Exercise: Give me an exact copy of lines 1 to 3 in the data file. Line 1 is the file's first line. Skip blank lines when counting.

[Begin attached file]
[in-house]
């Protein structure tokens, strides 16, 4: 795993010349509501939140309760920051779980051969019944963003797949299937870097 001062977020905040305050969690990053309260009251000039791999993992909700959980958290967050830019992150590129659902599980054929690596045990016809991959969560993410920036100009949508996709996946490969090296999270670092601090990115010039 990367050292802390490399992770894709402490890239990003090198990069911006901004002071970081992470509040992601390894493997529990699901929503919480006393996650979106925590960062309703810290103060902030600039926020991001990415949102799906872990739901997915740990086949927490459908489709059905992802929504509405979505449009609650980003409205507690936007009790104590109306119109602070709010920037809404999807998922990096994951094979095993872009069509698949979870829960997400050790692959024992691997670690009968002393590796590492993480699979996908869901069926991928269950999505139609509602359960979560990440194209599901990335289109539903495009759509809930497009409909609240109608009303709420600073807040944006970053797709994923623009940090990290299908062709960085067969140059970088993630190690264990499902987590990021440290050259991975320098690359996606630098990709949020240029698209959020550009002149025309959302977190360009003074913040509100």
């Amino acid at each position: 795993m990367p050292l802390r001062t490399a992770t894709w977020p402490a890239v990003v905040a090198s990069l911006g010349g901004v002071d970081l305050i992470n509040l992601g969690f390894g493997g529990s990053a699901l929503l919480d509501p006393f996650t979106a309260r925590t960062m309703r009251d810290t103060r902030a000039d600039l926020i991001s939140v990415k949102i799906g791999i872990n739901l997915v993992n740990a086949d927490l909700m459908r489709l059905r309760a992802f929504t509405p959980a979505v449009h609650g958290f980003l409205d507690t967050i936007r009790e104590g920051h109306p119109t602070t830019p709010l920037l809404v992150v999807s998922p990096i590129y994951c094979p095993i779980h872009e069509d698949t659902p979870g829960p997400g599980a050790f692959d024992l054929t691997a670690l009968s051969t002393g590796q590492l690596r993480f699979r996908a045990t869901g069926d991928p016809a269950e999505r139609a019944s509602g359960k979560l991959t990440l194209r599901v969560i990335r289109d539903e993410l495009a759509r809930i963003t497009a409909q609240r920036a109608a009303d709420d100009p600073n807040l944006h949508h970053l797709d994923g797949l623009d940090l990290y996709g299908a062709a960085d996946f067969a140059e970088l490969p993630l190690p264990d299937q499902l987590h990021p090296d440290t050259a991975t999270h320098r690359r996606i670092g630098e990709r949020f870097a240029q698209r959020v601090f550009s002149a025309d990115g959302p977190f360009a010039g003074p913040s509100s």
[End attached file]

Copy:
[in-house]
């Protein structure tokens, strides 16, 4: 795993010349509501939140309760920051779980051969019944963003797949299937870097 001062977020905040305050969690990053309260009251000039791999993992909700959980958290967050830019992150590129659902599980054929690596045990016809991959969560993410920036100009949508996709996946490969090296999270670092601090990115010039 990367050292802390490399992770894709402490890239990003090198990069911006901004002071970081992470509040992601390894493997529990699901929503919480006393996650979106925590960062309703810290103060902030600039926020991001990415949102799906872990739901997915740990086949927490459908489709059905992802929504509405979505449009609650980003409205507690936007009790104590109306119109602070709010920037809404999807998922990096994951094979095993872009069509698949979870829960997400050790692959024992691997670690009968002393590796590492993480699979996908869901069926991928269950999505139609509602359960979560990440194209599901990335289109539903495009759509809930497009409909609240109608009303709420600073807040944006970053797709994923623009940090990290299908062709960085067969140059970088993630190690264990499902987590990021440290050259991975320098690359996606630098990709949020240029698209959020550009002149025309959302977190360009003074913040509100």
């Amino acid at each position: 795993m990367p050292l802390r001062t490399a992770t894709w977020p402490a890239v990003v905040a090198s990069l911006g010349g901004v002071d970081l305050i992470n509040l992601g969690f390894g493997g529990s990053a699901l929503l919480d509501p006393f996650t979106a309260r925590t960062m309703r009251d810290t103060r902030a000039d600039l926020i991001s939140v990415k949102i799906g791999i872990n739901l997915v993992n740990a086949d927490l909700m459908r489709l059905r309760a992802f929504t509405p959980a979505v449009h609650g958290f980003l409205d507690t967050i936007r009790e104590g920051h109306p119109t602070t830019p709010l920037l809404v992150v999807s998922p990096i590129y994951c094979p095993i779980h872009e069509d698949t659902p979870g829960p997400g599980a050790f692959d024992l054929t691997a670690l009968s051969t002393g590796q590492l690596r993480f699979r996908a045990t869901g069926d991928p016809a269950e999505r139609a019944s509602g359960k979560l991959t990440l194209r599901v969560i990335r289109d539903e993410l495009a759509r809930i963003t497009a409909q609240r920036a109608a009303d709420d100009p600073n807040l944006h949508h970053l797709d994923g797949l623009d940090l990290y996709g299908a062709a960085d996946f067969a140059e970088l490969p993630l190690p264990d299937q499902l987590h990021p090296d440290t050259a991975t999270h320098r690359r996606i670092g630098e990709r949020f870097a240029q698209r959020v601090f550009s002149a025309d990115g959302p977190f360009a010039g003074p913040s509100s």